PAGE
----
Another challenge in fiber deployment is the broadband workforce shortage, Buckley said. Several industry organizations and community colleges are working together to design and offer training programs, but there is still a need for skilled fiber technicians.

Our Broadband Breakfast Live Online events take place on Wednesday at 12 Noon ET. Watch the event on Broadband Breakfast, or REGISTER HERE to join the conversation.

Wednesday, December 28, 2022, 12 Noon ET – New Year Recap: Biggest Stories in Broadband

Join the Broadband Breakfast team and our guests to discuss the biggest stories in broadband in 2022. Plus, we’ll make predictions for what to expect in 2023. We’ll discuss:

  • The first year of implementing the Infrastructure Investment and Jobs Act.
  • How broadband and the hybrid workforce are adapting to the post-pandemic reality.
  • The role of the national broadband map and challenges to it.
  • Key moments in the ongoing fight about online content moderation.
  • The future of broadband infrastructure development in the face of a number of workforce and supply chain challenges.
  • And more!

Make sure to tune in for this special year-in-review Live Online.

Panelists:

  • Sean Buckley, Editor in Chief, Broadband Communities
  • Linda Hardesty, Editor in Chief, Fierce Telecom
  • Sean Gonsalves, Senior Writer and Editor, Community Broadband Networks Initiative, Institute for Local Self-Reliance
  • Drew Clark (moderator), Editor and Publisher, Broadband Breakfast

Sean Buckley is the Editor in Chief of Broadband Communities. Buckley comes to the magazine publishing and conference company after serving nine years as Senior Editor at FierceTelecom, a daily online newletter. He also oversaw FierceInstaller, a weekly publication chronicling trends in network installation. Prior to coming to FierceTelecom, Sean spent eight years at Horizon House publications, serving as senior editor and later as Editor in Chief of Telecommunications Magazine and Telecom Engine. He also had a one-year stint at Current Analysis tracking public sector IT trends.

Linda Hardesty is editor-in-chief at Fierce overseeing the telecom group comprised of FierceWireless, FierceTelecom and FierceVideo. She’s been a trade journalist since the mid-1990s covering the business and technology of telecommunications networks. Prior to Fierce, she wrote for SDxCentral, Communications Technology/CableFax and Cable World.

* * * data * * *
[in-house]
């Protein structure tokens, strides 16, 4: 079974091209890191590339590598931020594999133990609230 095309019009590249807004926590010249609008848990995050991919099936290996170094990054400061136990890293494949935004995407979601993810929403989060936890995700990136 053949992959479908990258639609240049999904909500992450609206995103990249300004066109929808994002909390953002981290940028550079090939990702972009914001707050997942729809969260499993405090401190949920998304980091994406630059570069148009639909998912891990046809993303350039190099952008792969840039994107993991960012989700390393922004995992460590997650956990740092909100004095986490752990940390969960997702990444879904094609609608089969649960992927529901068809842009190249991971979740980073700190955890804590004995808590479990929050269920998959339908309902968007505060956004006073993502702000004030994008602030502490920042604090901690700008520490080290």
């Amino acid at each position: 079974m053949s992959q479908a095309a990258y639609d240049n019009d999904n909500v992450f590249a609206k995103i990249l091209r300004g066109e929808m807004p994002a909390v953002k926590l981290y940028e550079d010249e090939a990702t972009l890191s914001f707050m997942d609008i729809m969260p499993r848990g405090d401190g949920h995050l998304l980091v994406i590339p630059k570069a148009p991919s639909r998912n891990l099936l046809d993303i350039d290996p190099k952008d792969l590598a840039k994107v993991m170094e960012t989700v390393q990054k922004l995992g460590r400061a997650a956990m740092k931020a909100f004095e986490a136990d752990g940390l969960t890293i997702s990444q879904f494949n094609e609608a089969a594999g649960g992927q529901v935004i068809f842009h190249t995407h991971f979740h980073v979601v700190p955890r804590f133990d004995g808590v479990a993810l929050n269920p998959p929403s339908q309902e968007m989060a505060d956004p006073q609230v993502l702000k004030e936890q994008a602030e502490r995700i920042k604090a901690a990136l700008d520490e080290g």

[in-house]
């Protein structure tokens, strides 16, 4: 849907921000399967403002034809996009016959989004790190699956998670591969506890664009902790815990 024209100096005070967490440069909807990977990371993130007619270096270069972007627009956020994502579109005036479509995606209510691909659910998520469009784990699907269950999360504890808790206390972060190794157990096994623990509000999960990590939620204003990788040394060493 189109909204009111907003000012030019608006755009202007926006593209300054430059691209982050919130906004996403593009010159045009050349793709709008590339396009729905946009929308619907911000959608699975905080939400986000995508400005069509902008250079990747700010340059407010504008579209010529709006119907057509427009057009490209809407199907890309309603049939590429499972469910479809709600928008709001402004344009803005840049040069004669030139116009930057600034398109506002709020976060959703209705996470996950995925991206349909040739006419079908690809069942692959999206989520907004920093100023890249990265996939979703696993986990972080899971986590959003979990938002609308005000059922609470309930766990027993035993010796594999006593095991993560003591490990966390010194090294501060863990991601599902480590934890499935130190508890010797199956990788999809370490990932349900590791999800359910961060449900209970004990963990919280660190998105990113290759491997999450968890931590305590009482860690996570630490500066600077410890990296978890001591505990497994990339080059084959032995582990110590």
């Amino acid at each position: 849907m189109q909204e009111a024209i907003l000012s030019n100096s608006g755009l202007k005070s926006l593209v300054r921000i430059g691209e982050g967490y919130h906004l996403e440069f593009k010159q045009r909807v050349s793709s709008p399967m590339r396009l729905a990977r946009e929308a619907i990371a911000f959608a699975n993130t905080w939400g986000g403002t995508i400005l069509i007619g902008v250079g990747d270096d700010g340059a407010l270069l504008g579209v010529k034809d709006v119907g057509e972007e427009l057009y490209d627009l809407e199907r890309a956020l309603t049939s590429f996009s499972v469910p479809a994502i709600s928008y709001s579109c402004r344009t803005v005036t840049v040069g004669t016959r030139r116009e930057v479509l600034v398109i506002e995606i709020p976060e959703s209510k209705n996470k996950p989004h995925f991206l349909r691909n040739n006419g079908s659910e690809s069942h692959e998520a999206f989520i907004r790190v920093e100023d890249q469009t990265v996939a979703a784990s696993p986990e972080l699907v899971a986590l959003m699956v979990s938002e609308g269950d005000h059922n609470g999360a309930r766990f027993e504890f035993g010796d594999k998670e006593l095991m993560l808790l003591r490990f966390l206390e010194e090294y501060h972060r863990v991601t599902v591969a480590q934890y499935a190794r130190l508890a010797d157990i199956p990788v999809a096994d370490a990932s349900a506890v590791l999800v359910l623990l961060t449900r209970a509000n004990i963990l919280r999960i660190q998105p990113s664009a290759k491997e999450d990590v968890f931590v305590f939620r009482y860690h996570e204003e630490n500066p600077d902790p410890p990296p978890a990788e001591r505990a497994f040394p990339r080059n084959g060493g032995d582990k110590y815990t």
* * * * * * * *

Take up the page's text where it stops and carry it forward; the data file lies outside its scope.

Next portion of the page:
Sean Gonsalves is a longtime former reporter, columnist and news editor with the Cape Cod Times. He is also a former nationally syndicated columnist in 22 newspapers, including the Oakland Tribune, Kansas City Star and Seattle Post-Intelligencer. His work has also appeared in the Boston Globe, USA Today, the Washington Post and the International Herald-Tribune. In October 2020, Sean joined the Institute for Local Self-Reliance staff as a senior reporter, editor and researcher for ILSR’s Community Broadband Networks Initiative.

Drew Clark (moderator) is CEO of Breakfast Media LLC. He has led the Broadband Breakfast community since 2008. An early proponent of better broadband, better lives, he initially founded the Broadband Census crowdsourcing campaign for broadband data. As Editor and Publisher, Clark presides over the leading media company advocating for higher-capacity internet everywhere through topical, timely and intelligent coverage. Clark also served as head of the Partnership for a Connected Illinois, a state broadband initiative.

WATCH HERE, or on YouTubeTwitter and Facebook.

As with all Broadband Breakfast Live Online events, the FREE webcasts will take place at 12 Noon ET on Wednesday.

SUBSCRIBE to the Broadband Breakfast YouTube channel. That way, you will be notified when events go live. Watch on YouTubeTwitter and Facebook

See a complete list of upcoming and past Broadband Breakfast Live Online events.

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Report Finds Fiber Expansion Driving Gigabit Access to Nearly 98% of Fiber Consumers

The FBA report shows an unprecedented rate of new fiber deployments in 2022.

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Screenshot of RVA CEO Mike Render

WASHINGTON, December 28, 2022 – Almost 98 percent of fiber consumers are offered plans with download speeds of at least 1 Gigabit per second (Gbps), and most of those gigabit plans provide symmetrical service, according to Mike Render, CEO of RVA LLC Market and Research Consulting.

Render presented the results of the Fiber Broadband Association’s 2022 Fiber Provider Report Wednesday at a web event. The report, the completion of which was announced by the FBA last week, shows an unprecedented rate of new fiber deployments in 2022, with more than 7.5 million new homes passed by fiber. The report reflects public company data, provider surveys, Form 477 data, and other sources, Render said.

Fiber now passes 63 million unique homes, the report found. Total fiber passings number 68 million, Render said, a 13 percent year-over-year spike. About 28 million homes are connected to fiber, he added.

In addition to fiber providers, large cable providers have contributed to fiber’s proliferation, Render argued. “They’re still primarily focused on DOCSIS…but there is quite a bit of fiber among [the top five multiple-service providers],” he said. Small providers – comprised of cable companies, cooperatives, municipalities, and others – account for 18 percent of the fiber market, Render said.

Fiber outperforms other technologies by many metrics, Render claimed. While second-place cable is somewhat competitive with first-place fiber’s download speeds, he said, no technology approaches fiber’s upload speeds. For latency, fiber leads second-place cable 60 milliseconds to 115 milliseconds on average, according to RVA’s research.